the rails of the first one using a 4 wire feeder sized to 200a
or put in a breaker and do it at 100a. (about as big a breaker as you
can hang on a pair of slots.)
BTW for the code junkies, what is the paradox with the feed through
Plan B would be converting the whole service to 400a.
You can take one of the service entrance sets, upgraded to 400mcm
copper (or whatever the PoCo wants to call it, they may say it is
320a) , Set the appropriate disconnect, split it with Polaris style
connectors (clones are a lot cheaper than the brand name) and feed
both panels at 200a (in pipe)
Let the PoCo decide how they want to upsize your service on their
As I said in the original post, the breaker boxes are eight inches apart.
And unless someone can come up with a reason to do otherwise - that doesn't
involve zoning, permits, or city inspectors, none of which are relevant -
I'm going with your Plan A.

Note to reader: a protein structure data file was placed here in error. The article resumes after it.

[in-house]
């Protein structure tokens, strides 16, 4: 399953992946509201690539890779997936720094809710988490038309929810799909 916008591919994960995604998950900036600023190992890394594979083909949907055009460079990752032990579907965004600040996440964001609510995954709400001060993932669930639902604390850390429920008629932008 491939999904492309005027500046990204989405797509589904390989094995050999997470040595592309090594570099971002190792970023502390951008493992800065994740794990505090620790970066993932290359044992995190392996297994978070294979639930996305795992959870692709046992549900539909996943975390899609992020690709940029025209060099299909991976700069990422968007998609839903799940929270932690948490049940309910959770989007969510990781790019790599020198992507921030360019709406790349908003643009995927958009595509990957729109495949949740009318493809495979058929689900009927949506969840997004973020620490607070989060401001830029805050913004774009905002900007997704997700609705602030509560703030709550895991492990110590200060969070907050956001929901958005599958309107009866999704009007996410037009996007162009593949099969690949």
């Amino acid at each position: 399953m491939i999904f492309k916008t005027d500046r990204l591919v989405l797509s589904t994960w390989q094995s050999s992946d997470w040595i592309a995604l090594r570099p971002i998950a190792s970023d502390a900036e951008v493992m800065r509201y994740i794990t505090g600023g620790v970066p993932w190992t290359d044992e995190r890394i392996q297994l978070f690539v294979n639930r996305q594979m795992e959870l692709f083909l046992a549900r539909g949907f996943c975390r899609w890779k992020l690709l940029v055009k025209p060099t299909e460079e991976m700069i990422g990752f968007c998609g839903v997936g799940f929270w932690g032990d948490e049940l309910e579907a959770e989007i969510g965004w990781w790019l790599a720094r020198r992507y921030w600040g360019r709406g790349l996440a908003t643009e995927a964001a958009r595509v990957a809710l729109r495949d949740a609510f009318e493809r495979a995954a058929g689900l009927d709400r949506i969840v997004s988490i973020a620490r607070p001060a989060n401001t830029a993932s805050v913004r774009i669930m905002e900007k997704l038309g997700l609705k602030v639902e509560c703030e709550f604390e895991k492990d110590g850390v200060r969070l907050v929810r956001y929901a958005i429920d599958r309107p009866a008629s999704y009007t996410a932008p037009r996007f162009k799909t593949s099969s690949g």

On Sat, 28 Jan 2012 21:09:45 -0500, email@example.com wrote:
Why can't he use two 60A breakers (and wire), backfeeding the 200A (now sub)
panel through one of the 60A breakers. This is how I've always installed
BTW, he still has an entrance cable in the (now) sub-panel. Doesn't that have
to come out, along with the weather head and all?
On Sun, 29 Jan 2012 13:28:30 -0500, " firstname.lastname@example.org"
That would be Plan A above, and he really only needs one 60a breaker
and feed the sub through the 200a main, or remove it and install MLO
lugs.. I suggested 100a but the same idea.
If he has feed through lugs in the first panel, he can use those and
feed #2 at 200a.
BTW nobody bit on the paradox. ;-)
On 1/29/2012 1:22 PM, email@example.com wrote: